Shakespeare in Love

Based on the screenplay by Marc Norman and Tom Stoppard, adapted for the stage by Lee Hall
Noël Coward Theatre

Lucy Briggs-Owen as Viola and Tom Bateman as Will Credit: Johan Persson
Lucy Briggs-Owen as Viola with company Credit: Johan Persson
Lucy Briggs-Owen as Viola with Tom Bateman as Will Credit: Johan Persson

Shakespeare in Love brings together the oddest of bedfellows.

In addition to the Bard and his contemporaries on stage, Sir Tom Stoppard wrote the movie script (with Marc Norman), this has been spruced up by Lee (Billy Elliot) Hall for a creative team of Cheek By Jowl's Declan Donnellan and Nick Ormerod. Add in co-producers Sonia Friedman and Disney and there appears to be a culture clash waiting to happen.

In fact, the tone is generally closer to Disney than one might expect, which could be good for the box office, as the cast is not led by big names from film and TV.

That is not to detract from some strong performances. Lucy Briggs-Owen as Viola de Lesseps, a noblewoman with a love of the stage, suggests both comic talent and a Shakespearean bent.

Playing her love interest, William Shakespeare himself, is the muscular (unbearded) Tom Bateman, a man who is keener on getting laughs than expressing real passion until a moving denouement at the end of the 2¾ hours.

Inevitably, one will benchmark the performances of this pair against Joseph Fiennes and Gwyneth Paltrow in John Madden's film. While the leading actress bears up well, playing a rather modern equivalent to that other Viola from Twelfth Night, this Shakespeare seems far closer to a Hollywood romcom heartthrob, which is somewhat ironic.

As a result, some might find it hard to accept that Bateman's character had the intellectual rigour to conjure up 37 plays, many of which are unsurpassable, not to mention the sonnets and poems.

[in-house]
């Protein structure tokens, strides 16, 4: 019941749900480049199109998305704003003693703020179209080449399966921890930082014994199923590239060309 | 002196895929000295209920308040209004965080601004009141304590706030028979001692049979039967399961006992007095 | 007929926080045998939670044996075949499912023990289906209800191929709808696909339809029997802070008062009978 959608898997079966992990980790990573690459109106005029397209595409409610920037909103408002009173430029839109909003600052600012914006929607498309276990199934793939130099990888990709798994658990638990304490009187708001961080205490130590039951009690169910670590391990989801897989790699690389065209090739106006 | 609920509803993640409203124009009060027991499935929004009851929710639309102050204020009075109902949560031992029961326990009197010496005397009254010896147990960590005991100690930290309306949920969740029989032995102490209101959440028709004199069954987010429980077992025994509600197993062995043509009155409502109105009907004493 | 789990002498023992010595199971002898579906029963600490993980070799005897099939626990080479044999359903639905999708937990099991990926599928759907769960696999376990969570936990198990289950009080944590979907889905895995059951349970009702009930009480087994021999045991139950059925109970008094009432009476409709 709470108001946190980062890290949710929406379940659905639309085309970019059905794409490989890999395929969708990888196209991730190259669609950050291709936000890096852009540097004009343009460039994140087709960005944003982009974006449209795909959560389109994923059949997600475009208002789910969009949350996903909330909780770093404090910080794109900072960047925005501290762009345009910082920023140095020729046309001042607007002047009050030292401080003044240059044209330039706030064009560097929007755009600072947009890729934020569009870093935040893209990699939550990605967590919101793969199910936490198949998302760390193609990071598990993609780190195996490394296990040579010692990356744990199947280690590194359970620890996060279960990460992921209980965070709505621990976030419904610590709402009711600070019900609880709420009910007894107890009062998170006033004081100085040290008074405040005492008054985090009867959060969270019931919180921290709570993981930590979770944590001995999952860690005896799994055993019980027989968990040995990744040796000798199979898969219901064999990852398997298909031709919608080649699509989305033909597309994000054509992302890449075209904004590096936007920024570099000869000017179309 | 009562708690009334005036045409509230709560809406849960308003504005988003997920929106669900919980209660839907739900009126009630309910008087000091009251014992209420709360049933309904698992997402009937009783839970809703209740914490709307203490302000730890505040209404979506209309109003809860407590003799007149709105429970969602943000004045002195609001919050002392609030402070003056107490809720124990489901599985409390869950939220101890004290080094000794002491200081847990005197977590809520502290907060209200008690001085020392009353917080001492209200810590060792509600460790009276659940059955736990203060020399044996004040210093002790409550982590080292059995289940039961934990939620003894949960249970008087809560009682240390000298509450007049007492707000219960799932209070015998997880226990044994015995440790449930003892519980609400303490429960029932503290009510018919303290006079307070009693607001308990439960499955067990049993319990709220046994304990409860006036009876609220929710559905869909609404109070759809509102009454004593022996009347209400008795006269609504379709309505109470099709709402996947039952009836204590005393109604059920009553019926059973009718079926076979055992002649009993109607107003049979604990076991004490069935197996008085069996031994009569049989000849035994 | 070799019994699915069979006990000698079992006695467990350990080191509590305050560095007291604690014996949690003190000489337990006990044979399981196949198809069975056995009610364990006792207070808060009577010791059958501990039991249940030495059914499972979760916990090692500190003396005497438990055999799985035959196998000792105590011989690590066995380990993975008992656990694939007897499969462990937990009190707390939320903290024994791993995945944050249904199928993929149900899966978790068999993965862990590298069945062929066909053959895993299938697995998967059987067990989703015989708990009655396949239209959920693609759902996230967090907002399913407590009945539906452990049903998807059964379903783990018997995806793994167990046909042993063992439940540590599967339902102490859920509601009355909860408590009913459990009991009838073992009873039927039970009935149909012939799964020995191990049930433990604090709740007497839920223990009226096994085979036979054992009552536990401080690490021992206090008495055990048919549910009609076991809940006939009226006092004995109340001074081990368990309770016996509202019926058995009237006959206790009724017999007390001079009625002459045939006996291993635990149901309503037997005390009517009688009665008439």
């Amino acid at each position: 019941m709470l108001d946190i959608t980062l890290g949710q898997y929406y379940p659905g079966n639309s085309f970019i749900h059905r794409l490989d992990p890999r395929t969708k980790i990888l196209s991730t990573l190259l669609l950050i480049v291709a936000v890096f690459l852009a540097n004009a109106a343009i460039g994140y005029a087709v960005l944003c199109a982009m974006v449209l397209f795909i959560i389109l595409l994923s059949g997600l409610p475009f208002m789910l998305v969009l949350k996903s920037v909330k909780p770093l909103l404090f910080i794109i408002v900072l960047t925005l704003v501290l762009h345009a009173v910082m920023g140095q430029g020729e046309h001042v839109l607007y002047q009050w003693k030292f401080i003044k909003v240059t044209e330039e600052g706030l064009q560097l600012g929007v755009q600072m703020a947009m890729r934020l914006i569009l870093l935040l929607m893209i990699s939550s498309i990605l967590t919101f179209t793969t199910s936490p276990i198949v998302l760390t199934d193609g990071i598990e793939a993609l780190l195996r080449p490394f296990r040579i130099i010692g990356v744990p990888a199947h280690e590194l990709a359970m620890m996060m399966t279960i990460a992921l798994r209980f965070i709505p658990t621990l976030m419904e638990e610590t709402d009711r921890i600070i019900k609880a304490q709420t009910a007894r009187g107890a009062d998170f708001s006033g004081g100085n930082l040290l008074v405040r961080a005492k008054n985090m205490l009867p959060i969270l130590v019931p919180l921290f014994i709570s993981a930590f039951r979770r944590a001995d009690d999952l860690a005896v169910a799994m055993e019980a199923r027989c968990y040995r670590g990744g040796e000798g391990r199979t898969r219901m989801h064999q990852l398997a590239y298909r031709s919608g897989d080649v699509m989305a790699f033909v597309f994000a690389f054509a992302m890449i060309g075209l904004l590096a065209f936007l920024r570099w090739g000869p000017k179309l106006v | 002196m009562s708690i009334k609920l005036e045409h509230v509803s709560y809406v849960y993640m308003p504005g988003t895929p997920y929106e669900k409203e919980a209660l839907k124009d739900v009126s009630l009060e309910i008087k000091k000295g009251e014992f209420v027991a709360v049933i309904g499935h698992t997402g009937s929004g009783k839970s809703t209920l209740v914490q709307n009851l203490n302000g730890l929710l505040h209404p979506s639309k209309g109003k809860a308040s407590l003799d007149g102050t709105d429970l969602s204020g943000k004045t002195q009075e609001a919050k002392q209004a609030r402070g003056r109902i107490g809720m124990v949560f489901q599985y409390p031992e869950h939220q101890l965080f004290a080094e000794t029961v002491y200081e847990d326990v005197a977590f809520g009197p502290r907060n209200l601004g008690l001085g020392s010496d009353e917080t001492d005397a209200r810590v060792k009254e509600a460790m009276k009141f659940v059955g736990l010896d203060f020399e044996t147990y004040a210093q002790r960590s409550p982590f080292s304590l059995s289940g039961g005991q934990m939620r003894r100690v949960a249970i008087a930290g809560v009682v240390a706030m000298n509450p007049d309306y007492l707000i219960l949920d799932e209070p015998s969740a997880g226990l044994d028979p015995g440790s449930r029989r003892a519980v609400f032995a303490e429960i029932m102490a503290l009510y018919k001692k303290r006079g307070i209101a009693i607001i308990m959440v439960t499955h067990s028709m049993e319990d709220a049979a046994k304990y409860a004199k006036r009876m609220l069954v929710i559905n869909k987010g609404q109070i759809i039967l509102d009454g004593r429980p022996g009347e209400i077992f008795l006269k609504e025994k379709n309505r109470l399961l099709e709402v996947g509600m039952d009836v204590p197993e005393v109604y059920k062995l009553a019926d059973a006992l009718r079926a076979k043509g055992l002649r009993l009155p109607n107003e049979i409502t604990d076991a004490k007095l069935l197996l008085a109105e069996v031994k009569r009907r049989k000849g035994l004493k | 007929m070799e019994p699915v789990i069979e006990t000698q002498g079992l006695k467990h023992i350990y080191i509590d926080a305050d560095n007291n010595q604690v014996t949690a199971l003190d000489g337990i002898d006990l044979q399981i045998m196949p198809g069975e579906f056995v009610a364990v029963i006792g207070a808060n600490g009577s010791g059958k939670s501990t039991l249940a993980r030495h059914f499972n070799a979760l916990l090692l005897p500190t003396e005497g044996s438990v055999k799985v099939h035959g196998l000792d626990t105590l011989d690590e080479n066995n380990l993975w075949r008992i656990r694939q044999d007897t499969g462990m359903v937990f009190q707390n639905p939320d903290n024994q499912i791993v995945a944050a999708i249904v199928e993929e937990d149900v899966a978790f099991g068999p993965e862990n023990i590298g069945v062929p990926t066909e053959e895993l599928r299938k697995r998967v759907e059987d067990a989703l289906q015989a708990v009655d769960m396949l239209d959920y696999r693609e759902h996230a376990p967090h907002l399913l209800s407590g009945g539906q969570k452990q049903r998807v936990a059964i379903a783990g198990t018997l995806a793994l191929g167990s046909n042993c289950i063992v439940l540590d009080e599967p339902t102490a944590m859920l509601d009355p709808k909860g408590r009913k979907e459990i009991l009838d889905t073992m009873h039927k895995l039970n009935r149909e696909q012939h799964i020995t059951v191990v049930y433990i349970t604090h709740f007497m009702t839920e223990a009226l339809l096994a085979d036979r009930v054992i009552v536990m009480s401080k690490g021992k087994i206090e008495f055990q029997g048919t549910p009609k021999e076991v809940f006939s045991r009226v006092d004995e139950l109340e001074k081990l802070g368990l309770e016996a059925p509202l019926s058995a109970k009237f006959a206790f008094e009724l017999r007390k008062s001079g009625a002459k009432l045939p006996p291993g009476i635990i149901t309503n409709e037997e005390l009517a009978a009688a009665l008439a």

Then again, perhaps it really was David Oakes's equally hunky but considerably more intellectual Christopher Marlowe, at one point practically plagiarising Cyrano De Bergerac, who gave the Bard his best lines.

Declan Donnellan has some excellent character actors in support of the leads with Paul Chahidi and Abigail McKern particularly catching the eye as hapless Henslowe (obsessed with his shaggy dog) and the Nurse. Doug Rao is effective as pompous Wessex, cuckolded even before he is married, while the magisterial Anna Carteret portraying the first Queen Elizabeth is given plenty of gags, rather like Helen Mirren playing her nominal successor in The Audience.

The generally light tone can detract from what should be a strong plot but can amuse. Lee Hall's modus operandum is built around a desire to lift quotes from the great man and deliver them out of context to frequent general amusement from the audience. There is also an inordinate amount of name dropping for comic effect.

As so often when a highly popular film is transported to the stage, reactions will be mixed with many lapping up an opportunity to see an old favourite live in new clothing, while others will wonder whether it was worth all the effort and expense when the DVD or Blu-ray is sitting on the mantelpiece already.

Reviewer: Philip Fisher

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